Several weeks ago I had the opportunity to be in the University of Pennsylvania Museum of Archaeology, a very cool museum in Center City Philadelphia. I spent some time in the Egypt room, where I came across this bust of one of the gods of Egypt, Sekhmet.
This half-human, half-lion, goddess, was, according to the accompanying plaque, a feared goddess. Her name, many believe, is best translated “Powerful One”. The Pharaoh would often take statues of her along when he went to battle as she could send plagues and disease against Egypt’s enemies. Being the mistress of disease, she also protected her own people from plagues and diseases.
The Pharaoh Amenhotep III was particularly obsessed with her, erecting hundreds of statues of her around Egypt. Many scholars believe that there must have been a plague during his reign to cause such devotion.
As I walked through the room, and especially as I regarded Sekhmet, I couldn’t help but see it all as a gallery of those false gods who have been defeated by the God of Israel, the one who brought His people out of Egypt through the Exodus. This Sekhmet was a goddess humiliated by the plagues, especially those directed at the physical well-being of the Egyptians, such as the plague of boils. Where was her power to heal? It was no match for the power of Yahweh, the true God.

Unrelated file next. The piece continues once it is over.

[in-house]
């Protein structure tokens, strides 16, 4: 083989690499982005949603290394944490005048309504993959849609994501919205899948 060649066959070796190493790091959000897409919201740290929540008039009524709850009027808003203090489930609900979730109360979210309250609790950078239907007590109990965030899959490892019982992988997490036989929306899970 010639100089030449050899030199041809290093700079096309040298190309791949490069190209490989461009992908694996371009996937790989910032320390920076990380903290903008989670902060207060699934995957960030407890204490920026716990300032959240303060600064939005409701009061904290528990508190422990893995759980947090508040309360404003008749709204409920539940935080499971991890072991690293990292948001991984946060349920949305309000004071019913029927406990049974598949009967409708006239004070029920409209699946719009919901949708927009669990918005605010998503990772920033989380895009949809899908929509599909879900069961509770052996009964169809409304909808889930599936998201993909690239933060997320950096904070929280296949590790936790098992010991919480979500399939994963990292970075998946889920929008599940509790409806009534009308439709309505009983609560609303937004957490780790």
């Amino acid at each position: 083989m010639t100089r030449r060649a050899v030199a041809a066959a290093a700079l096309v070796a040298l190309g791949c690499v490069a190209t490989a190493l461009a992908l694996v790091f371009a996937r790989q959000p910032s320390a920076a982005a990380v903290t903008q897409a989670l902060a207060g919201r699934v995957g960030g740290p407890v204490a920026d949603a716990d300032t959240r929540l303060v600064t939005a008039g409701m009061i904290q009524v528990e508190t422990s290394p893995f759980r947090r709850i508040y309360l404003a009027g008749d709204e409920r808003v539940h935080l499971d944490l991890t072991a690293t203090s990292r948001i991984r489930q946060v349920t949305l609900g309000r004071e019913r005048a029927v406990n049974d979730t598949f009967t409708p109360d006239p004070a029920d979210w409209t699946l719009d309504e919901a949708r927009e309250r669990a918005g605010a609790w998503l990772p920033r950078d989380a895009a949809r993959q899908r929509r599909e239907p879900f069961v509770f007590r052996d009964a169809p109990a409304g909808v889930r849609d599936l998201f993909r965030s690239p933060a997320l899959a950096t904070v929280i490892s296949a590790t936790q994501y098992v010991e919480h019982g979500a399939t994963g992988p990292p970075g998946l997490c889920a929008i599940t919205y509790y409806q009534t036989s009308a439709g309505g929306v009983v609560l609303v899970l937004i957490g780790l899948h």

While the date of the Exodus is very much in debate, and the very historicity of the event is questioned by many, most attempts to date it as an actual event fall between 1550 and 1150 B.C. Amenhotep III reigned 1390-1352 B.C. Whenever the Exodus fell, it was during the time when Sekhmet reigned.
As far as I am aware, few seriously worship Sekhmet any more. She is now, along with many of her compatriots, in a museum, while our God, the God of Israel, reigns!